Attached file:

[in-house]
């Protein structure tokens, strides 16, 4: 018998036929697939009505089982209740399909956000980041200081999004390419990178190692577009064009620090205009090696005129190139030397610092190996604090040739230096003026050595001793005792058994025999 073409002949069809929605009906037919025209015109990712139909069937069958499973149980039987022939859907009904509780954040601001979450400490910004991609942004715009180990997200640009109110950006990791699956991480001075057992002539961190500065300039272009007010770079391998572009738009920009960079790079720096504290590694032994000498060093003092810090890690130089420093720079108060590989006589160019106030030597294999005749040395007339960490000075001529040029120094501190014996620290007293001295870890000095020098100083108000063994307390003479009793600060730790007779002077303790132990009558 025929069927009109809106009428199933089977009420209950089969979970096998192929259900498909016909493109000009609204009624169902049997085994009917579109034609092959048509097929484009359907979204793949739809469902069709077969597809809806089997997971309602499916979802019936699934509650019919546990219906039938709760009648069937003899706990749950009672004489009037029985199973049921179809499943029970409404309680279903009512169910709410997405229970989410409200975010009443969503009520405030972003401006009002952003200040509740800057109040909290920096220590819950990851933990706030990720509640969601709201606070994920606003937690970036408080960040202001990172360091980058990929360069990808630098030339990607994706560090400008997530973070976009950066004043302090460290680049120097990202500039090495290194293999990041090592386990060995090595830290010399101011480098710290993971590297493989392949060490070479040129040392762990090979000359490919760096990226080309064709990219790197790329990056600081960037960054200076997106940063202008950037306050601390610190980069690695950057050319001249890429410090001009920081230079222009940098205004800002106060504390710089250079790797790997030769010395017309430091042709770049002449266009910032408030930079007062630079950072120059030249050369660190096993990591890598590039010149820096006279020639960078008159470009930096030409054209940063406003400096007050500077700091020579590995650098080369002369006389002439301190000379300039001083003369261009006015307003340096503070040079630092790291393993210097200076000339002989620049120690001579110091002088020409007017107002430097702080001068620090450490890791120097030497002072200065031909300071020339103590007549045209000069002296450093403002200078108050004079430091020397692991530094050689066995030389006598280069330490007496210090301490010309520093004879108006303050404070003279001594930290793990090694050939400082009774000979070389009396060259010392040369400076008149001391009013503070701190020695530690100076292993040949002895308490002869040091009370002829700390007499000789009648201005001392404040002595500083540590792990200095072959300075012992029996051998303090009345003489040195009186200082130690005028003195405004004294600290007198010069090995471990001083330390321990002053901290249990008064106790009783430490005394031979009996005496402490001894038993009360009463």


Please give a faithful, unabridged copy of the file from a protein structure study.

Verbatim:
[in-house]
């Protein structure tokens, strides 16, 4: 018998036929697939009505089982209740399909956000980041200081999004390419990178190692577009064009620090205009090696005129190139030397610092190996604090040739230096003026050595001793005792058994025999 073409002949069809929605009906037919025209015109990712139909069937069958499973149980039987022939859907009904509780954040601001979450400490910004991609942004715009180990997200640009109110950006990791699956991480001075057992002539961190500065300039272009007010770079391998572009738009920009960079790079720096504290590694032994000498060093003092810090890690130089420093720079108060590989006589160019106030030597294999005749040395007339960490000075001529040029120094501190014996620290007293001295870890000095020098100083108000063994307390003479009793600060730790007779002077303790132990009558 025929069927009109809106009428199933089977009420209950089969979970096998192929259900498909016909493109000009609204009624169902049997085994009917579109034609092959048509097929484009359907979204793949739809469902069709077969597809809806089997997971309602499916979802019936699934509650019919546990219906039938709760009648069937003899706990749950009672004489009037029985199973049921179809499943029970409404309680279903009512169910709410997405229970989410409200975010009443969503009520405030972003401006009002952003200040509740800057109040909290920096220590819950990851933990706030990720509640969601709201606070994920606003937690970036408080960040202001990172360091980058990929360069990808630098030339990607994706560090400008997530973070976009950066004043302090460290680049120097990202500039090495290194293999990041090592386990060995090595830290010399101011480098710290993971590297493989392949060490070479040129040392762990090979000359490919760096990226080309064709990219790197790329990056600081960037960054200076997106940063202008950037306050601390610190980069690695950057050319001249890429410090001009920081230079222009940098205004800002106060504390710089250079790797790997030769010395017309430091042709770049002449266009910032408030930079007062630079950072120059030249050369660190096993990591890598590039010149820096006279020639960078008159470009930096030409054209940063406003400096007050500077700091020579590995650098080369002369006389002439301190000379300039001083003369261009006015307003340096503070040079630092790291393993210097200076000339002989620049120690001579110091002088020409007017107002430097702080001068620090450490890791120097030497002072200065031909300071020339103590007549045209000069002296450093403002200078108050004079430091020397692991530094050689066995030389006598280069330490007496210090301490010309520093004879108006303050404070003279001594930290793990090694050939400082009774000979070389009396060259010392040369400076008149001391009013503070701190020695530690100076292993040949002895308490002869040091009370002829700390007499000789009648201005001392404040002595500083540590792990200095072959300075012992029996051998303090009345003489040195009186200082130690005028003195405004004294600290007198010069090995471990001083330390321990002053901290249990008064106790009783430490005394031979009996005496402490001894038993009360009463």